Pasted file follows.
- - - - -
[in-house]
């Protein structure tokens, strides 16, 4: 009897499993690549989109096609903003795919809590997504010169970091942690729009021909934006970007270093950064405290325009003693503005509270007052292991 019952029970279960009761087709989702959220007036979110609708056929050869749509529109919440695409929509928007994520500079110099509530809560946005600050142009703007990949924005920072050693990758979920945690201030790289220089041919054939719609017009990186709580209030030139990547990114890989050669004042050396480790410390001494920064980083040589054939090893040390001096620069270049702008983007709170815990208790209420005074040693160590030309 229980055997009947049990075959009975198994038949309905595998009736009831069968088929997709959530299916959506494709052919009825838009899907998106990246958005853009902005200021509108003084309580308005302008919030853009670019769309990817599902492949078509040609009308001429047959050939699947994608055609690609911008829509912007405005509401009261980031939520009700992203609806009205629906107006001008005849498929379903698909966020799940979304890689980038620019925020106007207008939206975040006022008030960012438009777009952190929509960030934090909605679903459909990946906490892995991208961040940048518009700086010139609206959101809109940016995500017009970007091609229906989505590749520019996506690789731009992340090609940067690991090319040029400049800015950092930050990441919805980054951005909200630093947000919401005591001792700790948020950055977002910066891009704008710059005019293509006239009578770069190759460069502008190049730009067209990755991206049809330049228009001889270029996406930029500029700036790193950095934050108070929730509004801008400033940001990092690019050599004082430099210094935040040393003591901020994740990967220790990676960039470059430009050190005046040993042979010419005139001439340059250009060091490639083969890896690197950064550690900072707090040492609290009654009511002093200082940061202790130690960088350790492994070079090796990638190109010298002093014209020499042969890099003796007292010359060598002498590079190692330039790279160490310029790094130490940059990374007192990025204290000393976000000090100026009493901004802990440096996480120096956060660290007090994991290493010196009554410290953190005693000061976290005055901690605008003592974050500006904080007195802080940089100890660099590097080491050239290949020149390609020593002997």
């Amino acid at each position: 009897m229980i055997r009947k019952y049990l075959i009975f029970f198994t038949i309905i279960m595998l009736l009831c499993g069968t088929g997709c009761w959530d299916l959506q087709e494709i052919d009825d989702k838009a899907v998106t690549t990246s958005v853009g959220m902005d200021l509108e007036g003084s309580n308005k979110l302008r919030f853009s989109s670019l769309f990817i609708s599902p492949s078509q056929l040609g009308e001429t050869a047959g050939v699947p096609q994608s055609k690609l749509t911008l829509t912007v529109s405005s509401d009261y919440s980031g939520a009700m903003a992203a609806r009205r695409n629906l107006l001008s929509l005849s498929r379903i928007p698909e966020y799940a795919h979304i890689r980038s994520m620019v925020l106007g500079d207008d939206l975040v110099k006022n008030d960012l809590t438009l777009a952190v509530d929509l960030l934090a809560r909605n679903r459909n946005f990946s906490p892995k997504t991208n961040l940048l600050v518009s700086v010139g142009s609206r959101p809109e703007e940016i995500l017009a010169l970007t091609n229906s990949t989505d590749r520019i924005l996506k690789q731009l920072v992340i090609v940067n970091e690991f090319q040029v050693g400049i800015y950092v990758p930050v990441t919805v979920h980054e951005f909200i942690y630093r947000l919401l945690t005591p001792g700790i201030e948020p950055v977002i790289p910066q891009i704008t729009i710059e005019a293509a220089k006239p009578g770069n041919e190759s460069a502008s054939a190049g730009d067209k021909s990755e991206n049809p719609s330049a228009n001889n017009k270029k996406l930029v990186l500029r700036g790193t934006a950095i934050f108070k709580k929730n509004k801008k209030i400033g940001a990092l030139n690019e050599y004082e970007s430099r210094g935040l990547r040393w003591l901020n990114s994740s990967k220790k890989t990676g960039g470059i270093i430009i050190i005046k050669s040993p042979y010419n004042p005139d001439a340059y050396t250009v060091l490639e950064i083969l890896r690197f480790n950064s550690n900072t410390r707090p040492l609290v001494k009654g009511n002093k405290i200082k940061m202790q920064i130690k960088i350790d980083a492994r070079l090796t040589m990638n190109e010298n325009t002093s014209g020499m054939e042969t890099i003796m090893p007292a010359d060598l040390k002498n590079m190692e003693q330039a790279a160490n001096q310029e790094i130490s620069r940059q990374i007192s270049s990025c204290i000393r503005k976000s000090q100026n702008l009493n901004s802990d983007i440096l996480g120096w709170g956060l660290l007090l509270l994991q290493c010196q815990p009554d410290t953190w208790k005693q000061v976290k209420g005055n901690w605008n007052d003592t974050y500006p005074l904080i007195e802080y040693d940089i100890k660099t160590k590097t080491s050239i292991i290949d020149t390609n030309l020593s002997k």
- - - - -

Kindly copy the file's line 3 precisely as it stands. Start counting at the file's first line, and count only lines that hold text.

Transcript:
């Amino acid at each position: 009897m229980i055997r009947k019952y049990l075959i009975f029970f198994t038949i309905i279960m595998l009736l009831c499993g069968t088929g997709c009761w959530d299916l959506q087709e494709i052919d009825d989702k838009a899907v998106t690549t990246s958005v853009g959220m902005d200021l509108e007036g003084s309580n308005k979110l302008r919030f853009s989109s670019l769309f990817i609708s599902p492949s078509q056929l040609g009308e001429t050869a047959g050939v699947p096609q994608s055609k690609l749509t911008l829509t912007v529109s405005s509401d009261y919440s980031g939520a009700m903003a992203a609806r009205r695409n629906l107006l001008s929509l005849s498929r379903i928007p698909e966020y799940a795919h979304i890689r980038s994520m620019v925020l106007g500079d207008d939206l975040v110099k006022n008030d960012l809590t438009l777009a952190v509530d929509l960030l934090a809560r909605n679903r459909n946005f990946s906490p892995k997504t991208n961040l940048l600050v518009s700086v010139g142009s609206r959101p809109e703007e940016i995500l017009a010169l970007t091609n229906s990949t989505d590749r520019i924005l996506k690789q731009l920072v992340i090609v940067n970091e690991f090319q040029v050693g400049i800015y950092v990758p930050v990441t919805v979920h980054e951005f909200i942690y630093r947000l919401l945690t005591p001792g700790i201030e948020p950055v977002i790289p910066q891009i704008t729009i710059e005019a293509a220089k006239p009578g770069n041919e190759s460069a502008s054939a190049g730009d067209k021909s990755e991206n049809p719609s330049a228009n001889n017009k270029k996406l930029v990186l500029r700036g790193t934006a950095i934050f108070k709580k929730n509004k801008k209030i400033g940001a990092l030139n690019e050599y004082e970007s430099r210094g935040l990547r040393w003591l901020n990114s994740s990967k220790k890989t990676g960039g470059i270093i430009i050190i005046k050669s040993p042979y010419n004042p005139d001439a340059y050396t250009v060091l490639e950064i083969l890896r690197f480790n950064s550690n900072t410390r707090p040492l609290v001494k009654g009511n002093k405290i200082k940061m202790q920064i130690k960088i350790d980083a492994r070079l090796t040589m990638n190109e010298n325009t002093s014209g020499m054939e042969t890099i003796m090893p007292a010359d060598l040390k002498n590079m190692e003693q330039a790279a160490n001096q310029e790094i130490s620069r940059q990374i007192s270049s990025c204290i000393r503005k976000s000090q100026n702008l009493n901004s802990d983007i440096l996480g120096w709170g956060l660290l007090l509270l994991q290493c010196q815990p009554d410290t953190w208790k005693q000061v976290k209420g005055n901690w605008n007052d003592t974050y500006p005074l904080i007195e802080y040693d940089i100890k660099t160590k590097t080491s050239i292991i290949d020149t390609n030309l020593s002997k």